Another disaffection, as noted above may just be boredom, and my remedy is:
Originally Posted by Jim from Boston View Post
I'm very motivated by novelty, and stymied by boredom on a bike, but I do have the motivation of commuting to work. I have found that when I drive my frequent, decades-old routes I often notice things I had not seen before. I think it’s because I can look around at more than just the road surface when driving.

So when the commute [route] is getting too familiar, I just raise my head higher and look over a wider field of view….
Originally Posted by Jim from Boston View Post
A local BF subscriber @rholland1951 who contributes hundreds of photographs to the local Metro Boston thread from the same 11-mile long MUP he rides, once commented something like that "just the lighting / time of day / day of the year makes the ride “different.”

So too does the direction, one way, or the reverse.
and
Originally Posted by GailT View Post
I find that charting my activity helps motivate me - I keep a spreadsheet calendar that I update daily with miles biked, run or hiked, my pace, and my weight.
Particularly if
Originally Posted by Machka View Post
i've never lost my motivation to ride.

I've been injured or incapacitated in some way a few times so that i've not been able to cycle. But i've always been motivated.

It does help to have goals ... Like the local century, several brevets, a cam challenge, etc.
Originally Posted by Jim from Boston View Post
My situation too, including weekly mileage quotas when doing a pre-determined 10 week training schedule for Centuries.

I also plot my mileage on a graph and that visual is motivating to spend the extra time from my busy life to keep up with the schedule.
And even
Originally Posted by Jim from Boston View Post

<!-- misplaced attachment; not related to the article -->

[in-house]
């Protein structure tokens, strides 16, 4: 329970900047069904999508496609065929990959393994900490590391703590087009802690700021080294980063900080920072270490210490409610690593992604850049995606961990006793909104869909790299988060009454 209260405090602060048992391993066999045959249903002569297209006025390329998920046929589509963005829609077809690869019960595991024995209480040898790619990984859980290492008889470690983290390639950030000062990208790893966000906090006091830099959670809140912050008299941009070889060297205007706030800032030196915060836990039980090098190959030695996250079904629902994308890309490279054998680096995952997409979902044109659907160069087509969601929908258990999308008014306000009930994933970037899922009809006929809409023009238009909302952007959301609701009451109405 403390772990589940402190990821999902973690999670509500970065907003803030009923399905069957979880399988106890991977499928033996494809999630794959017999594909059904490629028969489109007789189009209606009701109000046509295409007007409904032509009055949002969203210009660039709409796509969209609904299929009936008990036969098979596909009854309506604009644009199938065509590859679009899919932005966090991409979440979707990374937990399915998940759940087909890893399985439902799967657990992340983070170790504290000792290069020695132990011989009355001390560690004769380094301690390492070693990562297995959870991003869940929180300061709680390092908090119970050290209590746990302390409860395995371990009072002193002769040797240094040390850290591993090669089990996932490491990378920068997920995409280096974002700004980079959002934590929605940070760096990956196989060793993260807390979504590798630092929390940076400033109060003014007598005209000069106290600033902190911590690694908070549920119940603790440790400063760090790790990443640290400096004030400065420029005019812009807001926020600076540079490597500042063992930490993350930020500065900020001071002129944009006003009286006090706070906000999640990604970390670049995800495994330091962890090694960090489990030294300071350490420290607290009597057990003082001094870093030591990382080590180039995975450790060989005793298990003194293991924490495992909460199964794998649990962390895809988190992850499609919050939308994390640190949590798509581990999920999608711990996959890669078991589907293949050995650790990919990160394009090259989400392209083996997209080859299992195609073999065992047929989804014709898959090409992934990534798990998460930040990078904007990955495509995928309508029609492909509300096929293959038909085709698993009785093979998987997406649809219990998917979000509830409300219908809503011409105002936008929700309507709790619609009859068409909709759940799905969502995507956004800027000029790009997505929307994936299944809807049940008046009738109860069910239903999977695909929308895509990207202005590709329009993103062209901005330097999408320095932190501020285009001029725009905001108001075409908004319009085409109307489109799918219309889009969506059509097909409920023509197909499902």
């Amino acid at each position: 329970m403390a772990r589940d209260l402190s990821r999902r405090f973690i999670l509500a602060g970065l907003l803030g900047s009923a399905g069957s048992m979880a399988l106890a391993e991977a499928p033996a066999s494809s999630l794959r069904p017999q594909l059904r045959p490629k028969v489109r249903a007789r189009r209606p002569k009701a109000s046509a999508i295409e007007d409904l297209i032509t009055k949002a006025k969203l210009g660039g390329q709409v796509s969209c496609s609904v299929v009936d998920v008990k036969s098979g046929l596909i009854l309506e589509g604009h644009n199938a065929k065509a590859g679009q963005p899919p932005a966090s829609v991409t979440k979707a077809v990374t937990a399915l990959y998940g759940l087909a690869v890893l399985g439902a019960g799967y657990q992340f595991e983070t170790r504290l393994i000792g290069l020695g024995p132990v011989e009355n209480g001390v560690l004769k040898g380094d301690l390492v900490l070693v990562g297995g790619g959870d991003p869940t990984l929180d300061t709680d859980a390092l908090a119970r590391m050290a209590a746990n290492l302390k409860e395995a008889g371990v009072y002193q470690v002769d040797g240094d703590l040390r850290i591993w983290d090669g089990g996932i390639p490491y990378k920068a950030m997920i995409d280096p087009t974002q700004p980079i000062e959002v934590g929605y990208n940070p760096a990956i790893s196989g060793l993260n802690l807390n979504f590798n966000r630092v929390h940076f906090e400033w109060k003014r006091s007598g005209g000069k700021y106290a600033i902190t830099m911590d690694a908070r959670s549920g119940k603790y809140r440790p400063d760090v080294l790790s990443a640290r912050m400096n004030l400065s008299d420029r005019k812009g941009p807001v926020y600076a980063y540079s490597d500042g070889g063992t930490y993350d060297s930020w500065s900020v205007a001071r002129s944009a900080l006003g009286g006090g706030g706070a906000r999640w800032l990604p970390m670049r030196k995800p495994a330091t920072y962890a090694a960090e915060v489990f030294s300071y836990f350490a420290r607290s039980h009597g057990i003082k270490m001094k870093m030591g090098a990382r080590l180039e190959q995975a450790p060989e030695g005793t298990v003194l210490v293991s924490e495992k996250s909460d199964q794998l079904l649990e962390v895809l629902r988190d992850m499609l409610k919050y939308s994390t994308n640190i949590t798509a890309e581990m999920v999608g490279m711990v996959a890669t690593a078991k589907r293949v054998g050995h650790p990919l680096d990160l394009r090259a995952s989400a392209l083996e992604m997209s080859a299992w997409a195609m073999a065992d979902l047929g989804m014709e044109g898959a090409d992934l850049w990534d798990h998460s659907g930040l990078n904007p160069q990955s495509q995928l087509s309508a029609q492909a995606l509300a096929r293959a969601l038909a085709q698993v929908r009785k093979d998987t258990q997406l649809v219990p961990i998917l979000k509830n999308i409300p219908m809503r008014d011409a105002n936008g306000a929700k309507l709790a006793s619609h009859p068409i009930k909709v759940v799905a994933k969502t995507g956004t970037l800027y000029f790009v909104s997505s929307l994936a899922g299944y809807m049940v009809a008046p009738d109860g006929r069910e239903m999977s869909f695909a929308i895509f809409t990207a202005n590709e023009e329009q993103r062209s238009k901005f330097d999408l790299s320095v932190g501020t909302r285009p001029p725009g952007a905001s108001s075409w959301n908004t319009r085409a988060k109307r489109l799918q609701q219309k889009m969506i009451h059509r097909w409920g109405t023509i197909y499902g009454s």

"Ever contemplate your mortality on the road?"

Actually, in one of my most serious contemplations of mortality, the Road served as a relief:
Originally Posted by Jim from Boston View Post
My magic moment when I realized what makes cycling fun (important) to me was at a lunch with two doctors about 20 years ago. We got to talking about the vicissitudes of life, like sudden death, or trival symptoms as harbingers of a serious disease. We eventually came around to that old chestnut to live life to the fullest everyday.

As we were leaving, the surgeon, a marathon runner, said, “Well, any day with a run in it is a good day for me.” I was already an avid cyclist and cycle commuter, and that clicked with me, any day with a ride in it is a good day for me.

Last edited by Jim from Boston; 09-09-19 at 04:11 PM.
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Old 09-09-19, 04:05 PM
  #35  
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˄˄˄˄

I have been particularly intrigued by this opportunity, especially with a Significant Other:
Originally Posted by TimothyH View Post
Change it up.

Take the bike on an overnight trip to a B&B.
Originally Posted by jeff400650 View Post
"I'm taking off on another 2 day trip tomorrow”

I've been doing these fun rides lately... Pick a cool town about 50 or 60 scenic miles away. Book a nice room near town. Ride there (in my case, with my dog along). And then have my wife drive there to meet for a nice, romantic night on the town. It takes her an hour or two, to drive to where it takes me and my 20LB dog to get in a leisurely 6 hours or so. Some fine dining. A hike. Shopping. Maybe live music.

Next morning, charming breakfast, etc... Then I ride home, usually a different route.

It has been great. I get two days of serious riding, and she gets fun little get-a-ways close to home. We are exploring towns near us that we would otherwise never spend a night in, except that for a cyclist, it is a day's journey.

Healdsburg, CA. a few weeks ago
Halfmoon Bay, CA. a couple weeks ago
Tomorrow, Guerneville, CA. Staying at a place built in 1905. Cabins on the Russian River.

I guess you could call it short range, luxury touring with a spousal inclusion component.

Anyone else into this kind of thing? Or lucky enough to have a girl that will do the rides with you?
Originally Posted by Jim from Boston View Post
…A couple years ago I thought about making up such list for weekend getaways, as you described, and posting to the local Metro Boston thread. We live in downtown Boston, and can go out in all directions (except eastward into the Atlantic Ocean).

So for here on the Right Coast, counterclockwise around Boston, such destinations would be:

  • Newburyport, MA (did a mutual cycle trip there once)
  • Portsmouth, NH
  • Nashua, NH
  • Lowell, MA
  • Worcester, MA
  • Providence, RI (did a car weekend trip there)
  • Plymouth, MA (one mutual cycle trip there).
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Old 09-09-19, 04:28 PM
  #36